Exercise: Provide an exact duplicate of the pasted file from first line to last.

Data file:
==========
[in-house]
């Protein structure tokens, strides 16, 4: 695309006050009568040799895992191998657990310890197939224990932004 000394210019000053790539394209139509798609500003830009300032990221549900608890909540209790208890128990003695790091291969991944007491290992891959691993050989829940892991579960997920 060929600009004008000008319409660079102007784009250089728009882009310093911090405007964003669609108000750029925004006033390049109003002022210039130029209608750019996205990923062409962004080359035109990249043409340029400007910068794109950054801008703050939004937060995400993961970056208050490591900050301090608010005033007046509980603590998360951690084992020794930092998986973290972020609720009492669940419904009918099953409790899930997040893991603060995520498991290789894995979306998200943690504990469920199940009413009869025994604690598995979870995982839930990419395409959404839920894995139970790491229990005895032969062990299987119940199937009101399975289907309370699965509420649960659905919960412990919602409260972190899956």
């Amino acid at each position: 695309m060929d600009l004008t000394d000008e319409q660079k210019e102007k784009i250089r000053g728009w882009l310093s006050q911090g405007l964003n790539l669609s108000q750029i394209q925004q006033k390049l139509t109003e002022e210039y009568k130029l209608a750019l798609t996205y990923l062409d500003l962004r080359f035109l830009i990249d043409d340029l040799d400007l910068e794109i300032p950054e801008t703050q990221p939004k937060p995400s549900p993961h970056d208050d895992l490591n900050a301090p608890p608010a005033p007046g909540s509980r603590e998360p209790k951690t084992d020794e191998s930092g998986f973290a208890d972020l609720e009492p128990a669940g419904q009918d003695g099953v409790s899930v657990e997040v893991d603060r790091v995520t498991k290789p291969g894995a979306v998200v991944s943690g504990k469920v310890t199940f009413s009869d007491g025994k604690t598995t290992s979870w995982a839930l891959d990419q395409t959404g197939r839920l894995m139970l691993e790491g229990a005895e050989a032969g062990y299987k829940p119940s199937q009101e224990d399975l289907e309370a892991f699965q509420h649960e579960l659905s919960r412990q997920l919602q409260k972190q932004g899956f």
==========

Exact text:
[in-house]
């Protein structure tokens, strides 16, 4: 695309006050009568040799895992191998657990310890197939224990932004 000394210019000053790539394209139509798609500003830009300032990221549900608890909540209790208890128990003695790091291969991944007491290992891959691993050989829940892991579960997920 060929600009004008000008319409660079102007784009250089728009882009310093911090405007964003669609108000750029925004006033390049109003002022210039130029209608750019996205990923062409962004080359035109990249043409340029400007910068794109950054801008703050939004937060995400993961970056208050490591900050301090608010005033007046509980603590998360951690084992020794930092998986973290972020609720009492669940419904009918099953409790899930997040893991603060995520498991290789894995979306998200943690504990469920199940009413009869025994604690598995979870995982839930990419395409959404839920894995139970790491229990005895032969062990299987119940199937009101399975289907309370699965509420649960659905919960412990919602409260972190899956």
């Amino acid at each position: 695309m060929d600009l004008t000394d000008e319409q660079k210019e102007k784009i250089r000053g728009w882009l310093s006050q911090g405007l964003n790539l669609s108000q750029i394209q925004q006033k390049l139509t109003e002022e210039y009568k130029l209608a750019l798609t996205y990923l062409d500003l962004r080359f035109l830009i990249d043409d340029l040799d400007l910068e794109i300032p950054e801008t703050q990221p939004k937060p995400s549900p993961h970056d208050d895992l490591n900050a301090p608890p608010a005033p007046g909540s509980r603590e998360p209790k951690t084992d020794e191998s930092g998986f973290a208890d972020l609720e009492p128990a669940g419904q009918d003695g099953v409790s899930v657990e997040v893991d603060r790091v995520t498991k290789p291969g894995a979306v998200v991944s943690g504990k469920v310890t199940f009413s009869d007491g025994k604690t598995t290992s979870w995982a839930l891959d990419q395409t959404g197939r839920l894995m139970l691993e790491g229990a005895e050989a032969g062990y299987k829940p119940s199937q009101e224990d399975l289907e309370a892991f699965q509420h649960e579960l659905s919960r412990q997920l919602q409260k972190q932004g899956f």